“The uncertainty of everything is exhausting,” Gutierrez said.
Parrish agreed, suggesting that people can only handle so many “rounds” of heightened stress and fear before their response is not only one of anxiety, but one of exhaustion, too.
Sarah Lowe, a clinical psychologist and an assistant professor of social and behavioral sciences at the Yale School of Public Health, explained how the ongoing uncertainty of the pandemic coupled with the fatigue that many feel after the past two years has had a significant effect on student mental health.
The American Medical Association has identified COVID-19 fatigue as a sense of burnout and exhaustion caused by the mental and emotional stressors of the COVID-19 pandemic.
“I think there is a sense of fatigue, as well as uncertainty about the future,” Lowe said. “Those two in combination could enhance risk for a variety of mental health problems, including depression and anxiety. One of the key predictors of anxiety is intolerance of uncertainty. So, for some people who have difficulty with uncertainty generally, living through an uncertain time is going to be especially difficult for them.”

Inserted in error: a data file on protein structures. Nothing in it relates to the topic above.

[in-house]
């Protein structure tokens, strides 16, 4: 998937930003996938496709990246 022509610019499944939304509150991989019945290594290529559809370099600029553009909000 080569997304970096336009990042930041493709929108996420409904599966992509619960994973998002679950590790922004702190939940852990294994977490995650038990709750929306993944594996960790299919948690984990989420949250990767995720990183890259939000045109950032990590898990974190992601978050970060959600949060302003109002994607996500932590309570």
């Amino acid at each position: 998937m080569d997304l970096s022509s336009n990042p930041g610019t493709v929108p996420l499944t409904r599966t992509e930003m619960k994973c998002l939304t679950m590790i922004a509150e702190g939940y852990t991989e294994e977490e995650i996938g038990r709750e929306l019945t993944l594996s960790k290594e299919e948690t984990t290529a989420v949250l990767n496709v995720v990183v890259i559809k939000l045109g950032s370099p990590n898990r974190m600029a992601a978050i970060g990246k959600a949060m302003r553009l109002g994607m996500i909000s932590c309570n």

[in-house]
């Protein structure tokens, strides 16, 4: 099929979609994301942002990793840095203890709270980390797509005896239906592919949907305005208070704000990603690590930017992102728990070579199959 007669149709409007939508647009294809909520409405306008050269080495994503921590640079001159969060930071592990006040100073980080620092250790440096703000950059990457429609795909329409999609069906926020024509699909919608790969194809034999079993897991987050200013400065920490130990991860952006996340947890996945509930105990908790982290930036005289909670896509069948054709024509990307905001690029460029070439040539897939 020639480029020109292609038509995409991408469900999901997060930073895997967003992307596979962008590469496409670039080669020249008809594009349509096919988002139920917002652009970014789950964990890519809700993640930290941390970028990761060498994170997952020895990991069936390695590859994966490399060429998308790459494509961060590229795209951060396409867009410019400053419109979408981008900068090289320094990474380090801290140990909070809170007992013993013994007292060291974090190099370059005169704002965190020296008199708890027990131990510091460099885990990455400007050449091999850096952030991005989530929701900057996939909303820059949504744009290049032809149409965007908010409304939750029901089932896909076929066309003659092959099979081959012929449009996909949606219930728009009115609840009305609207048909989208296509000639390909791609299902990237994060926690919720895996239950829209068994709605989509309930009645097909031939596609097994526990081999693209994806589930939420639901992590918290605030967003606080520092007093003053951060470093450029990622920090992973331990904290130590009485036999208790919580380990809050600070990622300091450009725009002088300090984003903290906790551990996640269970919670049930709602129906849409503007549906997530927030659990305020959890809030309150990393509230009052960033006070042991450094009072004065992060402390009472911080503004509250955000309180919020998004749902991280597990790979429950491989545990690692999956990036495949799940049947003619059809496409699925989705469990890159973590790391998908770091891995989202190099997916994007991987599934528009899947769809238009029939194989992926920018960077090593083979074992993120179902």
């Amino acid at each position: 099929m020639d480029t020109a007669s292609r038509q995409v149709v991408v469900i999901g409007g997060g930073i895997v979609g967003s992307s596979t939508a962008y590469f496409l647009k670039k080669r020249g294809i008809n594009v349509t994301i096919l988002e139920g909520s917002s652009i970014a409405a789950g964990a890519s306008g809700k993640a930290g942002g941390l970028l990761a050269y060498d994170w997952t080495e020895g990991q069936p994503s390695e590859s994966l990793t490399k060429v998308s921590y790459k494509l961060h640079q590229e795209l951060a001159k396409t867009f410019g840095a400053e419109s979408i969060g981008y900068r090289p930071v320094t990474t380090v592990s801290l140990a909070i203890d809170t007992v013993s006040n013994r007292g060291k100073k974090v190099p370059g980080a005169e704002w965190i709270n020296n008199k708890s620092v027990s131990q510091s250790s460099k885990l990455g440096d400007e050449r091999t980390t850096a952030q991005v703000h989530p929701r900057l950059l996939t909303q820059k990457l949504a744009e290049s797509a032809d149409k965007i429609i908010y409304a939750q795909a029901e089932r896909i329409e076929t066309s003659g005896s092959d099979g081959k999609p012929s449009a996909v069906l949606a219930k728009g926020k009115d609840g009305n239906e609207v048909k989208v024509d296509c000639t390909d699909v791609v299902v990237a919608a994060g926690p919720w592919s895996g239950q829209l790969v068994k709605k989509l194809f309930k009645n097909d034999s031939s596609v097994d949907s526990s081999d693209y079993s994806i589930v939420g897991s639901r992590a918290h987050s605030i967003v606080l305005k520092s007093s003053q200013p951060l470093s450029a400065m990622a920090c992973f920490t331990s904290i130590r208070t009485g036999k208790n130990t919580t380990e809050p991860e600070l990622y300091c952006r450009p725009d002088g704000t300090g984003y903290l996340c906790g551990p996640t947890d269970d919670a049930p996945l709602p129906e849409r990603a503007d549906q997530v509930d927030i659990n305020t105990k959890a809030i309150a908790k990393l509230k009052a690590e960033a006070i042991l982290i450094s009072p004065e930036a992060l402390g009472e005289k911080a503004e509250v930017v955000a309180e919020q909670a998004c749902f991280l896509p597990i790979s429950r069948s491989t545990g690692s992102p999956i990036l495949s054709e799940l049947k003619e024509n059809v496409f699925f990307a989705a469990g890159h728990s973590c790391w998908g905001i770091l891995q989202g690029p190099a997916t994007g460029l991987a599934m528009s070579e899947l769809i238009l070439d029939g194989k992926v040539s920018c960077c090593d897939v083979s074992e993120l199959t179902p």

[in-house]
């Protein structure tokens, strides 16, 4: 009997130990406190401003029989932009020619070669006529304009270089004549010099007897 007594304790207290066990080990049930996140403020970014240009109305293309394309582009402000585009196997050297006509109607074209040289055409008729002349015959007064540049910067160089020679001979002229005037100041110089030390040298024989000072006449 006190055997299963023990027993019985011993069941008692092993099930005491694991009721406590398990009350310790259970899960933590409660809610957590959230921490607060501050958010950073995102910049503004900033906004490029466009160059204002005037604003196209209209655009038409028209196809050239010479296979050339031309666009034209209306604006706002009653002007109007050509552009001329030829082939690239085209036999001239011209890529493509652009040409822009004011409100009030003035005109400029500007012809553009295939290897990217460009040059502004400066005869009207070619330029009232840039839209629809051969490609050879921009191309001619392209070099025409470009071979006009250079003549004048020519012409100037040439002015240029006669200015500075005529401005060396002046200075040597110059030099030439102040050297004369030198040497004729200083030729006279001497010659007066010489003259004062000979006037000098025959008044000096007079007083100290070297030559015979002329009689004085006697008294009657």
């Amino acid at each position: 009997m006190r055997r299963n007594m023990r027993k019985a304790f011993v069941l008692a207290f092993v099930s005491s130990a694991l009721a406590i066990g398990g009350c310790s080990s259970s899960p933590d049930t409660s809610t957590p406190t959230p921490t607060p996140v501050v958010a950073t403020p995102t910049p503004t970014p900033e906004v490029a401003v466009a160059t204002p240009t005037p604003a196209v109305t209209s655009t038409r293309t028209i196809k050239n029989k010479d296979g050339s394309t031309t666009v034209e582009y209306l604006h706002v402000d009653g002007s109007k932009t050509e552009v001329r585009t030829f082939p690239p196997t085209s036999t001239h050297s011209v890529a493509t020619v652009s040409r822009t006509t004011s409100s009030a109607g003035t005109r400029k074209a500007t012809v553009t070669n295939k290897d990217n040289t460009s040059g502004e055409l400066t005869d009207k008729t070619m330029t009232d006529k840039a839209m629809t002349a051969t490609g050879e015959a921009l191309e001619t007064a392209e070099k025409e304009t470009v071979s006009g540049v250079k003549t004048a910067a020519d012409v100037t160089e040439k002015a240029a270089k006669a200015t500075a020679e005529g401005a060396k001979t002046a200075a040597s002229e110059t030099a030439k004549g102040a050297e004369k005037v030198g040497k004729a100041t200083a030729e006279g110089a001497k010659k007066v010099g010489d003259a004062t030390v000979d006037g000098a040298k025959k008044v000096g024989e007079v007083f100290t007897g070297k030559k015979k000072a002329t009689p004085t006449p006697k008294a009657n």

The continued pandemic uncertainty can create fatigue, Lowe said, which is both a symptom of and a risk factor for depression.
The mental toll associated with the COVID-19 pandemic, Lowe noted, is compounded by additional social stressors that have arisen in the past two years. She pointed specifically to the threat of climate change, police brutality and the ongoing conflict in Ukraine.
Even as restrictions have relaxed, Parrish, who is immunocompromised, continues to feel the anxiety about contracting COVID-19 that for many is primarily associated with the early stages of the pandemic.
But as she abides by these restrictions, Parrish said, there are times when she feels like she is going to “go insane” if she doesn’t see other people.
“But when I do interact with people,” Parrish said, “there’s this little voice in the back of my mind constantly — ‘You are putting yourself at risk right now. You don’t know who this person has been around. No matter how close you are to them, no matter how close your relationship is with them, you cannot trust them 100 percent.’”
Even as the University has relaxed some of the strictest of the on-campus guidelines and is planning for an in-person Spring Fling and Commencement, all students interviewed told the News that the effects of the pandemic on their college experiences have been both dramatic and permanent.
Abigail Grimes ’22 said that she notices a stark divide between juniors and seniors — those that spent time at Yale before the pandemic struck — and the sophomores and first years who have never known a Yale without the coronavirus.